"Furthermore," he continued, "it was just a little over 20 years ago, during the reign of Marcus Aurelius that the plague completely wiped out many towns and villages from Persia to the Rhine. With a decimated population the empire’s economy teetered on ruin, yet taxes were increased to support greater military spending and an overstuffed bureaucracy. Huge u2018donations’ of grain were stolen from farmers to support the troops along with the hungry in the large population centers, including Rome. We were saddled with land taxes, every imaginable property tax, occupation taxes, and poll taxes. It seems that any attempt to be a productive citizen of the Roman Empire is penalized."

"Now we are being told by an emperor, who has never managed so much as a shoe store, what wages we can pay or what prices we can charge for goods or services? What next? Will the Emperor take it upon himself to hire or discharge factory managers? Maybe we are to be killed for making a profit or going out of business?"

When we pointed out that there was a strong likelihood of both since the preamble expressly states: "we decree that if anyone should, in his boldness, strive against the form of this statute, he shall undergo a capital penalty." He threw up his hands and said, "I am taking my family and going to go live with the Huns!"

Others business owners predict "that before long there would be a huge underground market, much like what was happening among the Christians, which would operate outside the control of the Roman state and starve it of taxes."

In response to Emperor Diocletian’s taking the title "Iovius" and claiming to be the gods’ representative, another business owner opined: "So this is the gods’ will to make us all beggars! The emperor has become an Oriental despot!"

Contacts among economists of the private sector — who wish to have their names withheld — sought to shed some light on the likely outcome of Diocletian’s wage and price controls.

Historically, they claim, wage and price controls equal scarcities of goods and services, and ultimately political chaos.

In Egypt, the economists point out, as early as the 3rd century BC the Pharaoh and his hoards of inspectors tried to control grain production and distribution through a law which fixed the price of grain at all levels. While it seemed necessary at the time the results were not what were desired.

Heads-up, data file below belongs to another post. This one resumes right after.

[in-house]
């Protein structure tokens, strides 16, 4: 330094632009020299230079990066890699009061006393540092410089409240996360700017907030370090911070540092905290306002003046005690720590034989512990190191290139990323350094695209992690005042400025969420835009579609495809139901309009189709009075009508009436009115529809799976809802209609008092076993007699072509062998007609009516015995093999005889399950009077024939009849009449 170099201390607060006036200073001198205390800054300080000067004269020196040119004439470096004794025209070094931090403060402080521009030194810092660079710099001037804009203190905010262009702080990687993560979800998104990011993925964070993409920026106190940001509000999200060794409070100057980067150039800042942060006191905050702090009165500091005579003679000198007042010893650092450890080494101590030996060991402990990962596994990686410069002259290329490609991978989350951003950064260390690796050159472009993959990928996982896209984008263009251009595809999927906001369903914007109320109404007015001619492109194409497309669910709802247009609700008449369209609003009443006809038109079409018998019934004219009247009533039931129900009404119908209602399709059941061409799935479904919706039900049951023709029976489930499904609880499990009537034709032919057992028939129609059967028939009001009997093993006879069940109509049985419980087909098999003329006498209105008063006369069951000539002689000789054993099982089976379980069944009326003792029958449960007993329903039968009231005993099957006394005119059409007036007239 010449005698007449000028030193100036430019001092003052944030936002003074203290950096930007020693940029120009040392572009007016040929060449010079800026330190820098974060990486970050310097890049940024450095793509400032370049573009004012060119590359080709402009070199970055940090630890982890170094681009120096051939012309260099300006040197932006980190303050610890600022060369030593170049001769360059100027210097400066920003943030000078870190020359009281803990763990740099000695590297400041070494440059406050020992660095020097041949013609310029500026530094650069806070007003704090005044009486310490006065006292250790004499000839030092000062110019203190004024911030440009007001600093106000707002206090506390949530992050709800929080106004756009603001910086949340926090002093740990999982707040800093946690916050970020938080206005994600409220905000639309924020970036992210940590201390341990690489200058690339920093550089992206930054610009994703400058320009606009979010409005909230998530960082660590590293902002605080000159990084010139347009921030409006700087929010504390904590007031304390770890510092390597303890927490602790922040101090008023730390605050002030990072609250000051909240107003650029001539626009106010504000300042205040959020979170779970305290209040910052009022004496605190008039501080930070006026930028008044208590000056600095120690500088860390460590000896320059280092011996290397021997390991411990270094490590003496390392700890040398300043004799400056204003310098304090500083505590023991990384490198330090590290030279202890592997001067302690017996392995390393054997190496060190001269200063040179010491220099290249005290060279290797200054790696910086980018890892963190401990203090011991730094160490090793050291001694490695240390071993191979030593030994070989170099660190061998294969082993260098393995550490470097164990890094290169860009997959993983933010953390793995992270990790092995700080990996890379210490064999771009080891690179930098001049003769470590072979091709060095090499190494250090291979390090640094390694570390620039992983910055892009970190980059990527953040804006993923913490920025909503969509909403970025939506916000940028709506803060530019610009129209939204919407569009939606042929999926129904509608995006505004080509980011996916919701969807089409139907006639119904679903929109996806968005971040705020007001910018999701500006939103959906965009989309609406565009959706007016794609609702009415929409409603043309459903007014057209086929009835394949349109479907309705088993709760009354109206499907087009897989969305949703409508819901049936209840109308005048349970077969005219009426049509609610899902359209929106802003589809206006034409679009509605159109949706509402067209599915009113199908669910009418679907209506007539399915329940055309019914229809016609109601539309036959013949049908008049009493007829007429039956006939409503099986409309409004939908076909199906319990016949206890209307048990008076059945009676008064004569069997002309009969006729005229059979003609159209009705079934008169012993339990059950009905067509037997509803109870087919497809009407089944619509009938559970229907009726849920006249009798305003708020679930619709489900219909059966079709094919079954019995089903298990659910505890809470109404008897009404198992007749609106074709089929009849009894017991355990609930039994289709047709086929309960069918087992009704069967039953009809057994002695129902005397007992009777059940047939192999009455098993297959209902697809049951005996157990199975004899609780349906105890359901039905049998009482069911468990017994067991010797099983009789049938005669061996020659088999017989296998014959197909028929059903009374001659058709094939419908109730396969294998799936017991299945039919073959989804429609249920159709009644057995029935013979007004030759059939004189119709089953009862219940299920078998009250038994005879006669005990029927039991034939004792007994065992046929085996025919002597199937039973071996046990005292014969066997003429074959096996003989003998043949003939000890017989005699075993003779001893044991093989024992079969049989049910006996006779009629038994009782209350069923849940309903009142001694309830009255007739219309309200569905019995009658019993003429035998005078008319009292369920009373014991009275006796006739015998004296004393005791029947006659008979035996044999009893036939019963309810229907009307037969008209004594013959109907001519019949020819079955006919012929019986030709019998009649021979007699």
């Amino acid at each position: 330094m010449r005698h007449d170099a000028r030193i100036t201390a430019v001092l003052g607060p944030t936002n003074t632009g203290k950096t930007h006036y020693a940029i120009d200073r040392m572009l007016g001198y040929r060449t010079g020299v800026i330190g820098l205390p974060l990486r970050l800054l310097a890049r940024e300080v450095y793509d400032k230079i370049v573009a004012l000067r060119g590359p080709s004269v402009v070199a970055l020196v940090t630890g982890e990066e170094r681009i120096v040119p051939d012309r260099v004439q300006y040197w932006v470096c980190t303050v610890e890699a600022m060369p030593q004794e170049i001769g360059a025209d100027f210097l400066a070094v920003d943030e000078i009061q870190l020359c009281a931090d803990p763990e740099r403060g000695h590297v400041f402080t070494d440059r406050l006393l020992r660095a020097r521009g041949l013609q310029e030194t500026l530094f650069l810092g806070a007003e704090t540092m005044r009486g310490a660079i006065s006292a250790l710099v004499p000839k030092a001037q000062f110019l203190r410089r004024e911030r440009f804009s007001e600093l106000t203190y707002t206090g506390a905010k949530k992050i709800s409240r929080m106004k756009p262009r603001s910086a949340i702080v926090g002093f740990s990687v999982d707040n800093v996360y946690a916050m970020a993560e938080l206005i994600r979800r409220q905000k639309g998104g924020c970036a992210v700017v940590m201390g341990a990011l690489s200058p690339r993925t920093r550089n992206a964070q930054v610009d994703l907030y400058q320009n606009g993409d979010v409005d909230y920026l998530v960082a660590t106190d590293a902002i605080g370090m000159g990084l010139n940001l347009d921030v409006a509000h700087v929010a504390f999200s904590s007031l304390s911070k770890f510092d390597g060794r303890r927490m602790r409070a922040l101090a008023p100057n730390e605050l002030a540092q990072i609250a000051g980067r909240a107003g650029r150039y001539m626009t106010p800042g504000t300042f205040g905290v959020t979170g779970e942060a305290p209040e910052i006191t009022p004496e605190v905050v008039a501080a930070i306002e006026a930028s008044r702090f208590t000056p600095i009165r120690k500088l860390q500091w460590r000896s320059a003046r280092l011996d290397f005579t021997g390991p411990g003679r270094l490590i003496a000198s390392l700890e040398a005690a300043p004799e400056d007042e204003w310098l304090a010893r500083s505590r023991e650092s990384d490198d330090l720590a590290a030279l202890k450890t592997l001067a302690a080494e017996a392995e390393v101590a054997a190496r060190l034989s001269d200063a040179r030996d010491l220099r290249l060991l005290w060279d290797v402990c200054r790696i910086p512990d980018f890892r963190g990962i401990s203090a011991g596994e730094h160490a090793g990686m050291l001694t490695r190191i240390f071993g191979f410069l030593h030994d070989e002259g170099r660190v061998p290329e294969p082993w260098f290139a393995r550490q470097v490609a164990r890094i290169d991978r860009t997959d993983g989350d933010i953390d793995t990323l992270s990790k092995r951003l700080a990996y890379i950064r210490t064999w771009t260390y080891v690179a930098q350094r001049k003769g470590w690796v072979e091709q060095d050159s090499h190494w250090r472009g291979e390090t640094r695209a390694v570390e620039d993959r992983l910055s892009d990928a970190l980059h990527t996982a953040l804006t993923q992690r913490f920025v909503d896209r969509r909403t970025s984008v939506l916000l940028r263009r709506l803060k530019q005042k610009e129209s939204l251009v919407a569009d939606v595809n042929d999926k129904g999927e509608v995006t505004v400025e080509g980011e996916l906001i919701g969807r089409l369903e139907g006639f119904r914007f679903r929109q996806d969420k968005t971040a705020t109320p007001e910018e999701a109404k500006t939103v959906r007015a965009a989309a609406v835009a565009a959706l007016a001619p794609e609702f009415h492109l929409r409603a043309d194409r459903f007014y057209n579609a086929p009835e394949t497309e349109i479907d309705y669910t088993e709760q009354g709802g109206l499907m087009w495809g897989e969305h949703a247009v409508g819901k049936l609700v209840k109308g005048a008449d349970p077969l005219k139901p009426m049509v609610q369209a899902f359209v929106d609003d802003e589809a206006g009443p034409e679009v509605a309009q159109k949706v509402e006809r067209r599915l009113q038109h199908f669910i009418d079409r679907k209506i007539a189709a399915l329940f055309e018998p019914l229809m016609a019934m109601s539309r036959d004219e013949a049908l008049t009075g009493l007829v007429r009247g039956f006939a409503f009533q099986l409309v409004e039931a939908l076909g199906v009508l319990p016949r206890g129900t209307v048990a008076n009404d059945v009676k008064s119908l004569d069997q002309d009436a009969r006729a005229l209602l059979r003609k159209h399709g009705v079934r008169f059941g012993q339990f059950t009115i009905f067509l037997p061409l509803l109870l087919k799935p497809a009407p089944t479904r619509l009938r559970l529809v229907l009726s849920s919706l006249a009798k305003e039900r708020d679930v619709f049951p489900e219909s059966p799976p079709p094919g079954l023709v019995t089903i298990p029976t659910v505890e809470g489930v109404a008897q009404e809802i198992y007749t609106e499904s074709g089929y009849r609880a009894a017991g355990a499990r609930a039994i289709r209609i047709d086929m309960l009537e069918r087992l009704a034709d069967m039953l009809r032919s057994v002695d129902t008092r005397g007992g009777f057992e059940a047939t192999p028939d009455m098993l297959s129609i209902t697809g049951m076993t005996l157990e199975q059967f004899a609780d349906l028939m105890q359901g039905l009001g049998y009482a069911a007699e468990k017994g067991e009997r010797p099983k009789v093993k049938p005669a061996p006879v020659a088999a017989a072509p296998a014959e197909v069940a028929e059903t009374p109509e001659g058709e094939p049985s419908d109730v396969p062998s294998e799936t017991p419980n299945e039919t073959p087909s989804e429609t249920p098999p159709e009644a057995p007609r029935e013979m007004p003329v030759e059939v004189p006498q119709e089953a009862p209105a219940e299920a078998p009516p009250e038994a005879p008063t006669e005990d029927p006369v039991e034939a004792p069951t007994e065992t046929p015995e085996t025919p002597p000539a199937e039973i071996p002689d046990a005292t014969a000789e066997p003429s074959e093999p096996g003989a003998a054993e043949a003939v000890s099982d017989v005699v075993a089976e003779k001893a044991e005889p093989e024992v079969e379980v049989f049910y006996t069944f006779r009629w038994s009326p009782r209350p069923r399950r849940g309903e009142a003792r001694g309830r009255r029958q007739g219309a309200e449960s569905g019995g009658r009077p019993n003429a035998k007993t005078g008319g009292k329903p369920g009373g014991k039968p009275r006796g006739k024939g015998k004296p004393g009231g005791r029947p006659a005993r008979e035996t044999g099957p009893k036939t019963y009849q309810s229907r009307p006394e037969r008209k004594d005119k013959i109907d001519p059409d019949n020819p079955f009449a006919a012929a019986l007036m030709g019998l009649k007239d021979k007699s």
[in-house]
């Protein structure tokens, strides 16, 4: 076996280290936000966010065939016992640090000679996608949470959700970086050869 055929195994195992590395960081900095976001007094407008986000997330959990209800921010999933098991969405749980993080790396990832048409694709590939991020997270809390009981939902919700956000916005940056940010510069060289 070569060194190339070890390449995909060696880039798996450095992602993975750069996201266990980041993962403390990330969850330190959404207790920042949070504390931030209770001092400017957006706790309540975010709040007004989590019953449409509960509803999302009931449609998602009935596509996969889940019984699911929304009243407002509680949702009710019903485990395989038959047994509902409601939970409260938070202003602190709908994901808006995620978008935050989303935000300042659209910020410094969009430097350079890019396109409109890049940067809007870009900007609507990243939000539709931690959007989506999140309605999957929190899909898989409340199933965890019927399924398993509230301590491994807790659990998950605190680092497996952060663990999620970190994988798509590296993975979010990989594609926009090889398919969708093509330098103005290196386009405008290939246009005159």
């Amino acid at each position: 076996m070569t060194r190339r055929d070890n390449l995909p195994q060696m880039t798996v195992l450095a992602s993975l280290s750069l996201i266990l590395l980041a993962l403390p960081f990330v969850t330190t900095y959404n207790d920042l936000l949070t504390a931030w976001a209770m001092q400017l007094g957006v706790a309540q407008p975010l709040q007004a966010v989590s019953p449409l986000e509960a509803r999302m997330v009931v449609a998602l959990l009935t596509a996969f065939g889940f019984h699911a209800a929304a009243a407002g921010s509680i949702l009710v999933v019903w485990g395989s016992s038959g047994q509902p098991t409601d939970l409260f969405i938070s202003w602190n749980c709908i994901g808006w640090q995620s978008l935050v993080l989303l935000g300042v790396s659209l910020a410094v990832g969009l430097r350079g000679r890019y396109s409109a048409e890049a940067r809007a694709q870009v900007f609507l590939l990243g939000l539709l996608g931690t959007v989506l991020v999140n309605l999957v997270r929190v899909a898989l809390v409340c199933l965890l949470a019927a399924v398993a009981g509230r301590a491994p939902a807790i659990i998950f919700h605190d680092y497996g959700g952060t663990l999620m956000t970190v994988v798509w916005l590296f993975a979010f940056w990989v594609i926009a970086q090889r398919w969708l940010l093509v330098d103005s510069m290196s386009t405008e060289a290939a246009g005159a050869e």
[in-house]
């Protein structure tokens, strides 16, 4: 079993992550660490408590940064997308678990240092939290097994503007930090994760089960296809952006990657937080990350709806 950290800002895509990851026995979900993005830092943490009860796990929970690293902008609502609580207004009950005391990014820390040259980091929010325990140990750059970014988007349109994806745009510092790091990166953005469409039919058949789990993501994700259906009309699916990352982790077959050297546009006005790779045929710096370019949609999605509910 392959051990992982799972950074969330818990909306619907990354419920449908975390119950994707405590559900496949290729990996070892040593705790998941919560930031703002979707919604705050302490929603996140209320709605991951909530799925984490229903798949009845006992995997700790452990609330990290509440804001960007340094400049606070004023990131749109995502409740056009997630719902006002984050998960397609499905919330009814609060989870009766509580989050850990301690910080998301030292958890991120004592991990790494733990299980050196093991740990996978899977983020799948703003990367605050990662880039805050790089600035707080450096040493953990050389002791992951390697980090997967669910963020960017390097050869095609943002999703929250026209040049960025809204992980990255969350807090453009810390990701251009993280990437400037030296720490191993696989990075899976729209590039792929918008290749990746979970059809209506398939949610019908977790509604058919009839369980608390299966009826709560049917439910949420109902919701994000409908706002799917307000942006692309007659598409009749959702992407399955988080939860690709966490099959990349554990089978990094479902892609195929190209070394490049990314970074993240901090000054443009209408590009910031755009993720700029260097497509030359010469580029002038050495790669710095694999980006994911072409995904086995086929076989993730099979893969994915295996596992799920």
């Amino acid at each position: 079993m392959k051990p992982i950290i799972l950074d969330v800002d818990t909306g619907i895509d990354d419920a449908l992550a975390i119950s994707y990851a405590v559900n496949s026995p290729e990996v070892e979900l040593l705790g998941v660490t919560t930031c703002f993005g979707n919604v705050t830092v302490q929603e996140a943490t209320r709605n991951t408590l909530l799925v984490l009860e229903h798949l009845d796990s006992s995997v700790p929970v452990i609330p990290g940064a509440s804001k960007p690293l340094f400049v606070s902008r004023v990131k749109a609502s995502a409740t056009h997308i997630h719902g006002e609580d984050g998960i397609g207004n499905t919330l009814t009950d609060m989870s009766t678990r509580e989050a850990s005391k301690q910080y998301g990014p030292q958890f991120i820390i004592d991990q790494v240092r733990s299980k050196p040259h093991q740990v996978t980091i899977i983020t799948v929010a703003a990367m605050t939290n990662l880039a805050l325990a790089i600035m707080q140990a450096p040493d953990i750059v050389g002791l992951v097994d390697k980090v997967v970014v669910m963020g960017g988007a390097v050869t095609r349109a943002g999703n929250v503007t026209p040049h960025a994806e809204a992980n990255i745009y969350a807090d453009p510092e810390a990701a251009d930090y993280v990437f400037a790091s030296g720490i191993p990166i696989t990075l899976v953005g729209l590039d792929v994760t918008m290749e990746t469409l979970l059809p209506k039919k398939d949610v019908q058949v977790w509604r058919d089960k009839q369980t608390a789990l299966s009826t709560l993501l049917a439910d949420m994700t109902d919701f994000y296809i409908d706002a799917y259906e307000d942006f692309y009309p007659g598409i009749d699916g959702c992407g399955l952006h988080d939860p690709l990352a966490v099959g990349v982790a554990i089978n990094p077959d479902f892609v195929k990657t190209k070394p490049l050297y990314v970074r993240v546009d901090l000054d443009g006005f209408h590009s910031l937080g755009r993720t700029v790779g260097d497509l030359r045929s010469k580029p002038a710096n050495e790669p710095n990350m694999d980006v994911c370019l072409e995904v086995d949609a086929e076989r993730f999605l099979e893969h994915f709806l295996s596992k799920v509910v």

Angered by the harshness of the law and the governments intrusion into their lives many Egyptian farmers simply deserted their farms. So great was this impact on the Egyptian economy that by the end of the century both the economy and the political system of Egypt were in tatters and on the verge of collapse.

It should also be noted that 2300 years prior to Diocletian the powerful Babylonian ruler, Hammurabi, had a long list of wage and price controls. The results were that as long as Hammurabi’s laws were in force the people of that empire suffered brutal economic stagnation. However, it was only after those ancient codes were relaxed or nullified that the people of Babylon saw their fortunes reverse.

Equally important is the lesson to be learned from the Athenian Greeks, who like the Egyptians thought to impose "just" price controls on grain with a swarm of inspectors and government officials. As with the Babylonians, and Egyptians it wasn’t long before grain shortages were so severe that starvation was a problem among the people. If it hadn’t been for those brave souls who, despite the threat of death, traded their grain through the underground market, many in Athens would have died of starvation.

The economists are also quick to point out that the present economic woes of the Roman Empire are not due to the "greedy, unprincipled and licentious" business owners who seek a return on their investments. Instead, they argue, that the fault should be placed where it belongs; on excessive government with its spending, and Diocletian who 17 years earlier had created inflation by allowing too much money to be placed in circulation.